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Oakland - Consumer complaints about payday loans to the Consumer Financial Protection Bureau (CFPB) show a critical need for strengthening the agency’s proposed rule to rein in payday loans and other high-cost lending, according to a report released today by the CALPIRG Education Fund.
“Nine out of ten written complaints showed signs that the loans were not affordable to begin with. Borrowers need better consumer protections to avoid being trapped in a never-ending cycle of debt,” said Emily Rusch, Executive Director of CALPIRG Education Fund.
Some key findings:
- Ninety-one percent (91%) of all written explanations showed signs of unaffordability, including abusive debt collection practices, bank account closures, long-term cycles of debt, and bank penalties like overdraft fees because of collection attempts.
- The database reveals problems with a full spectrum of predatory products and services, including storefronts and online lenders, short-term payday, long-term payday installment loans, and auto title loans.
- More than half (51%) of the payday complaints were submitted about just 15 companies. The remainder of complaints were spread across 626 companies.
- The top five most complained about companies in the payday categories were Enova International (doing business as CashNetUSA and NetCredit), Delbert Services, CNG Financial Corporation (doing business as Check ‘n Go), CashCall, and ACE Cash Express.
- Consumers submitted nearly 10,000 complaints in the payday loan categories of the database in two and a half years. Over 1,600 complaints included written explanations of problem since last March when the CFPB started allowing consumers to share their stories publicly.
- The two largest types of problems under the payday loan categories were with “communication tactics” and “fees or interest that were not expected.” These two issues made up about 18% of all complaints each.
Payday lenders offer short-term high-cost loans at interest rates averaging 391% APR in the 36 states that allow them and a short period of time to pay them back. Far too many borrowers can't afford these rates but are given the loans anyway -- which sets them up to take out multiple loans after the first one and fall into a debt trap. The lender holds an uncashed check as collateral. Increasing lenders are also making installment loans and loans using car titles as collateral. According to CFPB research, payday lenders make 75% of their fees from borrowers stuck in more than 10 loans a year. Fourteen states and the District of Columbia effectively ban payday loans by subjecting them to low usury ceilings.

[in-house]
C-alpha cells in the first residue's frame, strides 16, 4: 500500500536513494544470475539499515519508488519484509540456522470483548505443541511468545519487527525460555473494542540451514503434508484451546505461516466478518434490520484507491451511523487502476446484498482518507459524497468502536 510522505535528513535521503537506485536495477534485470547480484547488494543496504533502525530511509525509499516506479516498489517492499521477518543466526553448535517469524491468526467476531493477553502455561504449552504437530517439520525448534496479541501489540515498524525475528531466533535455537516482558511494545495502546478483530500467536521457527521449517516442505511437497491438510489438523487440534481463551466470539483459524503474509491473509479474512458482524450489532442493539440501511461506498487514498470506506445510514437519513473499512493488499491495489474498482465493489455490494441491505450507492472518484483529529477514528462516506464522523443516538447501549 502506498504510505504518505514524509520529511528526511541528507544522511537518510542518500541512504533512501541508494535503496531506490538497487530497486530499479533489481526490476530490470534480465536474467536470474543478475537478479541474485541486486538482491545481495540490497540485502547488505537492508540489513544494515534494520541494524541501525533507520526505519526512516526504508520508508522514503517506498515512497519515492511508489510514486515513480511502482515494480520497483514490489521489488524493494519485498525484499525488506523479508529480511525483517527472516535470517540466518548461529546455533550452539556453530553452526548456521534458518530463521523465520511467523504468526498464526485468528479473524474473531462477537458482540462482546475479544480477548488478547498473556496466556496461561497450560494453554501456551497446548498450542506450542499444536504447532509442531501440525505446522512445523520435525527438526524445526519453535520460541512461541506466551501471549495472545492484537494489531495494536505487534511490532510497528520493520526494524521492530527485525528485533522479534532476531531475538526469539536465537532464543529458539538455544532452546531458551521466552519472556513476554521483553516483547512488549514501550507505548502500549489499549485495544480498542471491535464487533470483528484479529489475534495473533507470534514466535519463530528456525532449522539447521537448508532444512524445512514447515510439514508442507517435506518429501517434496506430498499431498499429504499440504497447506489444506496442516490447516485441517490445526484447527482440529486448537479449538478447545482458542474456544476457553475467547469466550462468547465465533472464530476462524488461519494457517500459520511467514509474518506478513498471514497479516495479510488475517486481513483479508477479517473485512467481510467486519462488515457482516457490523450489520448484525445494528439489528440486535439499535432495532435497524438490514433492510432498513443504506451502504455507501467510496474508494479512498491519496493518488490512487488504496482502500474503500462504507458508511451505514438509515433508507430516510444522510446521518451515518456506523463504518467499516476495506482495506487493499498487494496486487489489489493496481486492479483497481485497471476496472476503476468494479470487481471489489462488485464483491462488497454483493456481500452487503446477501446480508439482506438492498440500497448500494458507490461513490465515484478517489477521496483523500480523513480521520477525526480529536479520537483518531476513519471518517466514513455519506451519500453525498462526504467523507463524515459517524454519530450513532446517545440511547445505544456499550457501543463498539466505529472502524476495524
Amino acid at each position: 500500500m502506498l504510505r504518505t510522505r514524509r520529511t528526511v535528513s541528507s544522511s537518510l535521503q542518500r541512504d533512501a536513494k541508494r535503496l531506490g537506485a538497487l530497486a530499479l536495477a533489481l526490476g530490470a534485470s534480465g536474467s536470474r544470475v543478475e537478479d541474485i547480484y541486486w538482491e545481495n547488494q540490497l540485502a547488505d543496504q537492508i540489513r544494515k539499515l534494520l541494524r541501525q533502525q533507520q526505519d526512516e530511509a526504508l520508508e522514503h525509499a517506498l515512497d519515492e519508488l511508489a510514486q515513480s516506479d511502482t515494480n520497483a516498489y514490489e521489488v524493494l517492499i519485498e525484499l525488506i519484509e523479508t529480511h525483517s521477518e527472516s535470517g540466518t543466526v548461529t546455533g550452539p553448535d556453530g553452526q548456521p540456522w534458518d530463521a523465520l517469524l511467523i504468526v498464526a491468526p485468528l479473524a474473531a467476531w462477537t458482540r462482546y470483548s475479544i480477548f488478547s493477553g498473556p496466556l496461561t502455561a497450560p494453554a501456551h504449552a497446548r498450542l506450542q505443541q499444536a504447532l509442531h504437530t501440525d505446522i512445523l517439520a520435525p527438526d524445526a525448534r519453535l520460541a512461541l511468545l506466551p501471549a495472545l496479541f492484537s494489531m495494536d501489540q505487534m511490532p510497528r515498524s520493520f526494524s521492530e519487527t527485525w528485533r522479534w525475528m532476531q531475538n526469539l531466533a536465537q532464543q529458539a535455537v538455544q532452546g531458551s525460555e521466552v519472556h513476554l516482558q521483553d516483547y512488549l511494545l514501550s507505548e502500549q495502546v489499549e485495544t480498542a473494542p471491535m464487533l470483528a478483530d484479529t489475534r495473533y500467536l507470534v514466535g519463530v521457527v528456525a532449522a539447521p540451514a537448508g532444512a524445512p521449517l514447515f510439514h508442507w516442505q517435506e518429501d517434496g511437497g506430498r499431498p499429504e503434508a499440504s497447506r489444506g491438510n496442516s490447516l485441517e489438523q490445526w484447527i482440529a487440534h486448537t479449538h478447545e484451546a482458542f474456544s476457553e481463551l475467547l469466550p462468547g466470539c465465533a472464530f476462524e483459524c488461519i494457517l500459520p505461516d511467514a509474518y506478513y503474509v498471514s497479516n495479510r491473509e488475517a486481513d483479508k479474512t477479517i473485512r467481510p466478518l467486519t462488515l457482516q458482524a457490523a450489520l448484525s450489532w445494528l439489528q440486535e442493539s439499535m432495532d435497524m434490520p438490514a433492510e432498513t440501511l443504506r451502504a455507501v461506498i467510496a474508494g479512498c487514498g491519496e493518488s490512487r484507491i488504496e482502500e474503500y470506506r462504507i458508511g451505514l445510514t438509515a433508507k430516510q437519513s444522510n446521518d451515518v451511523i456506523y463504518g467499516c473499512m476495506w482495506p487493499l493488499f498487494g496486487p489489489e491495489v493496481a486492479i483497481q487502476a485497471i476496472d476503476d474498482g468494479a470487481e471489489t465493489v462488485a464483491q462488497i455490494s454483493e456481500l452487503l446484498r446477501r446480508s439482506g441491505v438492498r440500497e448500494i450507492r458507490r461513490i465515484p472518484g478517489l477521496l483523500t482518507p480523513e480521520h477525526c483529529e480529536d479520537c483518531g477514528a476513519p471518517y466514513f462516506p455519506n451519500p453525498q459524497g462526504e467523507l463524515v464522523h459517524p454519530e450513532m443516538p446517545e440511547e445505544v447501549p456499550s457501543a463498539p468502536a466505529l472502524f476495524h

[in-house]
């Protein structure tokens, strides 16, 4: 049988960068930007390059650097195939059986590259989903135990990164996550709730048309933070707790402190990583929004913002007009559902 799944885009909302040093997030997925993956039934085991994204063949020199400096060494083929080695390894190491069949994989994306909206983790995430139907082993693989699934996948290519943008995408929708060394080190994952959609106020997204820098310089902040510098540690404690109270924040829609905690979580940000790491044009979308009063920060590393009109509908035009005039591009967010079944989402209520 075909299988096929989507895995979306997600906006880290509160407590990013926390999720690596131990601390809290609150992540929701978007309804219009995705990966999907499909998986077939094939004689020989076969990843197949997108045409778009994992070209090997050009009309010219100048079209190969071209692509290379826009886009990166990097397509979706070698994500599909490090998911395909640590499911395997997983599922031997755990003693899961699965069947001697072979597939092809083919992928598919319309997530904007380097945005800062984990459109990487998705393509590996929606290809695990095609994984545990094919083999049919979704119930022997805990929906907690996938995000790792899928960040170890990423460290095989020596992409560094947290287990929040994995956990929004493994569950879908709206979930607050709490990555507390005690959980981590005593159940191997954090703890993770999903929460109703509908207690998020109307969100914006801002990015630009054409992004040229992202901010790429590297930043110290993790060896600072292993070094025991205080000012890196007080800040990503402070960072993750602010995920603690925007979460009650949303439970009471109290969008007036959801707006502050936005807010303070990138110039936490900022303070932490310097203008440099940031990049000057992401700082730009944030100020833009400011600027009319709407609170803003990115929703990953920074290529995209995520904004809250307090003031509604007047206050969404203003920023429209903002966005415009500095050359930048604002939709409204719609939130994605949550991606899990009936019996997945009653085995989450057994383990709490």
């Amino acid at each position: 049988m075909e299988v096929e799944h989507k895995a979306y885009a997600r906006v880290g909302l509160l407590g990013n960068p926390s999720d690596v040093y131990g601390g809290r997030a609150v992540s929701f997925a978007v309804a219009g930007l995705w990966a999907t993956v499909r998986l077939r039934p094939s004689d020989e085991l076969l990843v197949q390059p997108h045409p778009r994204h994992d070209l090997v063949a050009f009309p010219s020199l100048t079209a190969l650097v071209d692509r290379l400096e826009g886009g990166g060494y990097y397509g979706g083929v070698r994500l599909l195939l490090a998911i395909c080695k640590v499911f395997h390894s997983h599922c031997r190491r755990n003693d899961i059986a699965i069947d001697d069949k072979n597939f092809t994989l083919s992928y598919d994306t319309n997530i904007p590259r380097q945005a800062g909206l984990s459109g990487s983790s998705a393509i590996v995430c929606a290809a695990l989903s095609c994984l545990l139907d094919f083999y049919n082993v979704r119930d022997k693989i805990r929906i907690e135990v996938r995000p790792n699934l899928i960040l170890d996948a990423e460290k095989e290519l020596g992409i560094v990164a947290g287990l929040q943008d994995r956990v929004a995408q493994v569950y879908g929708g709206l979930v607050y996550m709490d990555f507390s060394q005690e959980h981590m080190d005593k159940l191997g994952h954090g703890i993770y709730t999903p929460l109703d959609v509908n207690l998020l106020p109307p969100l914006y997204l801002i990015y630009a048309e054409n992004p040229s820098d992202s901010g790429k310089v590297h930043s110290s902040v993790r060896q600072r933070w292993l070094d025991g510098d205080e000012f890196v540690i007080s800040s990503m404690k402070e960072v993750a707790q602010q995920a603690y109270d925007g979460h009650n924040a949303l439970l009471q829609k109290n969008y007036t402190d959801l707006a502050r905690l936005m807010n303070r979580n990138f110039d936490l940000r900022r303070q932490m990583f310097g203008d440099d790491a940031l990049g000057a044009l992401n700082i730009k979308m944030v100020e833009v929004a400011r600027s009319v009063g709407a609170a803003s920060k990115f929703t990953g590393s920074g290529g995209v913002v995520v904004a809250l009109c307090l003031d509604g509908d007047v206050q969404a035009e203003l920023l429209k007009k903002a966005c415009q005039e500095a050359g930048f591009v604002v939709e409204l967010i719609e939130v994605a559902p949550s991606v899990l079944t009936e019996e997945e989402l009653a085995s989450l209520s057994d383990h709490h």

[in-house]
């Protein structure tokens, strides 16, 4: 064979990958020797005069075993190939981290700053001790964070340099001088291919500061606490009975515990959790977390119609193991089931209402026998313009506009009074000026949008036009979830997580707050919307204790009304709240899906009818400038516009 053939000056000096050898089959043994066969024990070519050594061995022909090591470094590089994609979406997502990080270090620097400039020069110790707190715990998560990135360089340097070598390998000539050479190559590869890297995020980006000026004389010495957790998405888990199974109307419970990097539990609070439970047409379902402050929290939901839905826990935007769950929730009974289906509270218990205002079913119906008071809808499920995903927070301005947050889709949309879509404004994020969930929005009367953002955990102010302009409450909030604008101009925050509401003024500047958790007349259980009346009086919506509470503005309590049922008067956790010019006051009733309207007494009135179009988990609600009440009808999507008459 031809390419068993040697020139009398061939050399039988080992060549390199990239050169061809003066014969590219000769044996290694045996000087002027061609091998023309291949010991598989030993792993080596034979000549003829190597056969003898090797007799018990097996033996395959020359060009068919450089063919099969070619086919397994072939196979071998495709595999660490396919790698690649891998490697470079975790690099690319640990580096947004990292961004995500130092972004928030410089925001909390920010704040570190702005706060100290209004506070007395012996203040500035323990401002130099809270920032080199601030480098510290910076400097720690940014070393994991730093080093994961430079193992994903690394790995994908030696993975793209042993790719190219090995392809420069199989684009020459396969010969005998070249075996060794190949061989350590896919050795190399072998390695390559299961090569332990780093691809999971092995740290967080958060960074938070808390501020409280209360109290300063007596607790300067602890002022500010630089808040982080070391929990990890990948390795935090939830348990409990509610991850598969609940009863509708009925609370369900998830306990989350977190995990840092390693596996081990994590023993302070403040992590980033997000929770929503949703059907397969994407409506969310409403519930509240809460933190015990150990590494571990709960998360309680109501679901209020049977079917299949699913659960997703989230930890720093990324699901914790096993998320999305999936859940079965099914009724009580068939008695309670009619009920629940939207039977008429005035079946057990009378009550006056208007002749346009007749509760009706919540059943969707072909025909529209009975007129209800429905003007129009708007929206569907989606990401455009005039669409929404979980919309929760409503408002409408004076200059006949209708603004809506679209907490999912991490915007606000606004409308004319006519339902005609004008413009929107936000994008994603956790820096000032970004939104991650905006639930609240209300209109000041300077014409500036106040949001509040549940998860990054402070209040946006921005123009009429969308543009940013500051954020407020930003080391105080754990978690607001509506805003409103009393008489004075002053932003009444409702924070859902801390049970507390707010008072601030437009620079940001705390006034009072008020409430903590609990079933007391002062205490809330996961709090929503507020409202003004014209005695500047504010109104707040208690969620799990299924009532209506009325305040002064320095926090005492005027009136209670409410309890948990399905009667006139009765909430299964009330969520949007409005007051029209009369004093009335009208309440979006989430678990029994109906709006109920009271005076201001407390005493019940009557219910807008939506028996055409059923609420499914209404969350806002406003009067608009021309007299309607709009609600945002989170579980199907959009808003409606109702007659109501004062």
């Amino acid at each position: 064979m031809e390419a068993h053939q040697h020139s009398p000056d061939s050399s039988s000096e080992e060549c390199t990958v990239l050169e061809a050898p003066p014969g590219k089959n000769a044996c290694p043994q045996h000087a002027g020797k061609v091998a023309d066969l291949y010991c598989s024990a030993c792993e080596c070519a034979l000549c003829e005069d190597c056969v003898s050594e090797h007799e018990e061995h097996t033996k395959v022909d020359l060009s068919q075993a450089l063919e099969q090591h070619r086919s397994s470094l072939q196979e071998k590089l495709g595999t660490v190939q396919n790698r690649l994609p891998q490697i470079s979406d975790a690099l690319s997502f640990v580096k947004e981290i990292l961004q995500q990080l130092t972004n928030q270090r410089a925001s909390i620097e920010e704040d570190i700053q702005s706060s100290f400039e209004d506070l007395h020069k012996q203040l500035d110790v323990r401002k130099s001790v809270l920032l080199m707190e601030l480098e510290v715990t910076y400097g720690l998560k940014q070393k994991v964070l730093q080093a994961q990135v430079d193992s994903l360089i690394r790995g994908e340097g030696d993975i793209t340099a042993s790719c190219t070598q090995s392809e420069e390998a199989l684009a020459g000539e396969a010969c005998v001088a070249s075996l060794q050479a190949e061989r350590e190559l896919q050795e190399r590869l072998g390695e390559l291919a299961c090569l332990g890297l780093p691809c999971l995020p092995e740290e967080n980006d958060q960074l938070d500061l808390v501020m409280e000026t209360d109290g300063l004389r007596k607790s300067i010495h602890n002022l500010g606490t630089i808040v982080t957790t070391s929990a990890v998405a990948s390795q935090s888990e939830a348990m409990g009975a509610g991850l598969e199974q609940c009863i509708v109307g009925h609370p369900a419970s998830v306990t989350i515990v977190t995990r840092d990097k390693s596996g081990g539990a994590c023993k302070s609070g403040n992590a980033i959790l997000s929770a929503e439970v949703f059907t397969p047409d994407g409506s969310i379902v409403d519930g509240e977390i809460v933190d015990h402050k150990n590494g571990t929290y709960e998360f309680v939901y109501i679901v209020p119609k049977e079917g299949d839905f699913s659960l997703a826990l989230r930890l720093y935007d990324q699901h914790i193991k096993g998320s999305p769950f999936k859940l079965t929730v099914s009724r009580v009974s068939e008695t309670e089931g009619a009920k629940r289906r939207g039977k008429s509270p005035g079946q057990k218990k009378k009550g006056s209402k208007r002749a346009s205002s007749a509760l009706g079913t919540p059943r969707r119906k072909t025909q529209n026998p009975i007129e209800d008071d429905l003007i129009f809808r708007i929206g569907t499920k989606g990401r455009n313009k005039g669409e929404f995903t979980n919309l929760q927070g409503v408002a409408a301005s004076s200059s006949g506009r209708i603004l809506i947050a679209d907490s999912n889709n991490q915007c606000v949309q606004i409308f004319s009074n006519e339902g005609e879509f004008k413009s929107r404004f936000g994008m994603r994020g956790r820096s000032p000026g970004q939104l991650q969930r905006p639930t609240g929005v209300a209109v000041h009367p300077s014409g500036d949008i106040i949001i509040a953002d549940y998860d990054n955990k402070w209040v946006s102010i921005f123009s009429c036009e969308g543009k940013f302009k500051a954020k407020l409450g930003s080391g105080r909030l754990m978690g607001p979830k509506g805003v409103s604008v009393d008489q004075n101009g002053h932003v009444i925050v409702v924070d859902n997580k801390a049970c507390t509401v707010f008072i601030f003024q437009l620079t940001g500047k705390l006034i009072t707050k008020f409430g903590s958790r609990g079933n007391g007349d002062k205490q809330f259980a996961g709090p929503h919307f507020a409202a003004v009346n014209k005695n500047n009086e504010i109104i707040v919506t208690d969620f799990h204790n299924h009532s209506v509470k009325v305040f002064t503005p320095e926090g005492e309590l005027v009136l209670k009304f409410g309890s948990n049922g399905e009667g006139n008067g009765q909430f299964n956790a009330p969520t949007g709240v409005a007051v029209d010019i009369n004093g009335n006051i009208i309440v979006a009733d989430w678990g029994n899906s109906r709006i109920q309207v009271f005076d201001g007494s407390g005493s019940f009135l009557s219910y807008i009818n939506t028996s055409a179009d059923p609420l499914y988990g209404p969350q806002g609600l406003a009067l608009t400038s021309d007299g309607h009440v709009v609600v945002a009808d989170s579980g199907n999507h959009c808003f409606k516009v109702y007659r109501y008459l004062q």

In June, the CFPB proposed a rule that takes an historic step by requiring, for the first time, that payday, auto title, and other high-cost installment lenders determine whether customers can afford to repay loans with enough money left over to cover normal expenses without re-borrowing. However, as currently proposed, payday lenders will be exempt from this ability-to-repay requirement for up to six loans a year per customer.
“Why are we allowing payday lenders to give out six loans a year to consumers that they know can’t afford those loans? To truly protect consumers from the debt trap, it will be important for the CFPB to close exceptions and loopholes like this one in what is otherwise a well-thought-out proposal. We encourage the public to submit comments by October 7th to the CFPB about strengthening the rule before it is finalized,” said Rusch.
CALPIRG Education Fund works to protect consumers and promote good government. We investigate problems, craft solutions, educate the public, and offer meaningful opportunities for civic participation. www.calpirgedfund.org
This is the seventh report in a series from the CALPIRG Education Fund that analyzes complaints in the CFPB’s public Consumer Complaint Database.
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